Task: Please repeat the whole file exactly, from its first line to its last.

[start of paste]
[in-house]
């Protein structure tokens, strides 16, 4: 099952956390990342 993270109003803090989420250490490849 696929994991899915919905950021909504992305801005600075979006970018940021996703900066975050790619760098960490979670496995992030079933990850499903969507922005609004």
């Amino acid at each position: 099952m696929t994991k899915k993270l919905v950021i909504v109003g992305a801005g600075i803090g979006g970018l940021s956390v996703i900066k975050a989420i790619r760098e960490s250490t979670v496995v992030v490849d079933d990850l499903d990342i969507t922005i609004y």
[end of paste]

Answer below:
[in-house]
């Protein structure tokens, strides 16, 4: 099952956390990342 993270109003803090989420250490490849 696929994991899915919905950021909504992305801005600075979006970018940021996703900066975050790619760098960490979670496995992030079933990850499903969507922005609004």
């Amino acid at each position: 099952m696929t994991k899915k993270l919905v950021i909504v109003g992305a801005g600075i803090g979006g970018l940021s956390v996703i900066k975050a989420i790619r760098e960490s250490t979670v496995v992030v490849d079933d990850l499903d990342i969507t922005i609004y």